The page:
A URL decoding vulnerability in Microsoft Internet Explorer may allow remote attackers to bypass zone security restrictions and execute arbitrary code on affected systems.
IE uses a cross-domain security model to maintain separation between browser frames from different sources. This model is designed to prevent code in one domain from accessing data in a different domain. The Internet Security Manager Object determines which zone or domain a URL exists in and what actions can be performed.
An attacker may encode the host portion of a URL in a way that results in Internet Explorer evaluating content under the wrong security domain. The URL may contain special characters that are encoded twice, resulting in Internet Explorer evaluating a document on the remote server as belonging to the "My Computer" zone (Local Machine Zone). Internet Explorer may then allow arbitrary code to be executed due to less restrictive permissions in the Local Machine Zone.
Remote attackers may be able to execute arbitrary code with the privileges of a user running Internet Explorer. Attackers may also be able to perform cross-site scripting attacks and mislead users by displaying spoofed URLs. To exploit this vulnerability, the attacker must convince the user to visit a malicious web page.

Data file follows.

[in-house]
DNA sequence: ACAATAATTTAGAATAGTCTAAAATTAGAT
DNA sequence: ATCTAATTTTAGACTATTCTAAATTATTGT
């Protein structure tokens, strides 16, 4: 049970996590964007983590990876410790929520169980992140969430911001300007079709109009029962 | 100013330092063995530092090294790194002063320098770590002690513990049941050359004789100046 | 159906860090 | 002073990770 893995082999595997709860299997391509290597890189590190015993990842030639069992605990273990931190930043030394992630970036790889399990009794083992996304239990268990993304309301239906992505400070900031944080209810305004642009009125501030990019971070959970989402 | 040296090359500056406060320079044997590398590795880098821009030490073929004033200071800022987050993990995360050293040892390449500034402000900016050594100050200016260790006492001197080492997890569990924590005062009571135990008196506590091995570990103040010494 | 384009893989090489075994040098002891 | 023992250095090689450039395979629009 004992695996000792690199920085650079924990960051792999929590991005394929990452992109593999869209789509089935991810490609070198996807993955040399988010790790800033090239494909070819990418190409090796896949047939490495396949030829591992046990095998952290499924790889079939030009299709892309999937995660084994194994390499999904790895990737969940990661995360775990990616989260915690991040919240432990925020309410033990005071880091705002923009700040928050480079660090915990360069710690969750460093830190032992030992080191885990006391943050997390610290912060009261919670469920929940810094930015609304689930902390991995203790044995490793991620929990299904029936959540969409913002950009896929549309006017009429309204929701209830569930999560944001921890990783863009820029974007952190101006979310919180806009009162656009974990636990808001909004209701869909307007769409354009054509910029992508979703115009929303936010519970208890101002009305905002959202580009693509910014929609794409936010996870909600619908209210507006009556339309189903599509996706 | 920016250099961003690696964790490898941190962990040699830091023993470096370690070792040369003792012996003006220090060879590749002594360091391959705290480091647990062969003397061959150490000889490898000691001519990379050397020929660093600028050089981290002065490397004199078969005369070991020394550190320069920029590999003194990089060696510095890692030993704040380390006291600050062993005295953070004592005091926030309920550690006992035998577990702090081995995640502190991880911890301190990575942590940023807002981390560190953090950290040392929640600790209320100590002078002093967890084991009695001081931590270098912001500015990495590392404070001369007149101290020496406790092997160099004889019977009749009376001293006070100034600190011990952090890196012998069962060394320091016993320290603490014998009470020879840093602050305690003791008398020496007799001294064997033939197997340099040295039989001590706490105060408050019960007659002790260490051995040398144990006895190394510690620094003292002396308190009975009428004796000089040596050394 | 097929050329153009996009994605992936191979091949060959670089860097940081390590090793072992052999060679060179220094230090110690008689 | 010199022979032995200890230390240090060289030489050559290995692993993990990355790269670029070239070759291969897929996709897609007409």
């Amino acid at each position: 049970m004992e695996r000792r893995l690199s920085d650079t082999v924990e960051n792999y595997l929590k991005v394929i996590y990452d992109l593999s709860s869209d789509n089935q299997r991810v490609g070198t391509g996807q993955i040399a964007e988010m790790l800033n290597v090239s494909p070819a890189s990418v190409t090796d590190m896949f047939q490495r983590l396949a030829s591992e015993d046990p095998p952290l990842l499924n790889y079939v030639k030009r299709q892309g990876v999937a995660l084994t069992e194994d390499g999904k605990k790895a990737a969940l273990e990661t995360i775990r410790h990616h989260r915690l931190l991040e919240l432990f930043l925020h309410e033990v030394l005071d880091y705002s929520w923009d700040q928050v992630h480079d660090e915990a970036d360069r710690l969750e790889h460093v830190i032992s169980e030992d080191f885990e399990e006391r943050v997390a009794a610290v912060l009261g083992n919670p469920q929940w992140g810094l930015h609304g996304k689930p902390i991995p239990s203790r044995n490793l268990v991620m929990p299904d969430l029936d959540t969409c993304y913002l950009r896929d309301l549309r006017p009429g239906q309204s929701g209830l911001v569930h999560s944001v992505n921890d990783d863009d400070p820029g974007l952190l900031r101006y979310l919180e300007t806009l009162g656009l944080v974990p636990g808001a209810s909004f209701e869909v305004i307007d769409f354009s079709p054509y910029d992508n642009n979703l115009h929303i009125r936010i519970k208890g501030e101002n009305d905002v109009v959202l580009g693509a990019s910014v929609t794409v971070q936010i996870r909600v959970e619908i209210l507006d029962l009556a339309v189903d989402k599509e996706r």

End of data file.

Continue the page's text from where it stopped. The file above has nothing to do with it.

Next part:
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Thanks to the Microsoft Corporation for reporting this vulnerability, who in turn credit Jouko Pynnönen with reporting the information.
This document was written by Ken MacInnis based primarily on information provided by the Microsoft Corporation.
|Date First Published:||2005-02-08|
|Date Last Updated:||2005-06-14 23:44 UTC|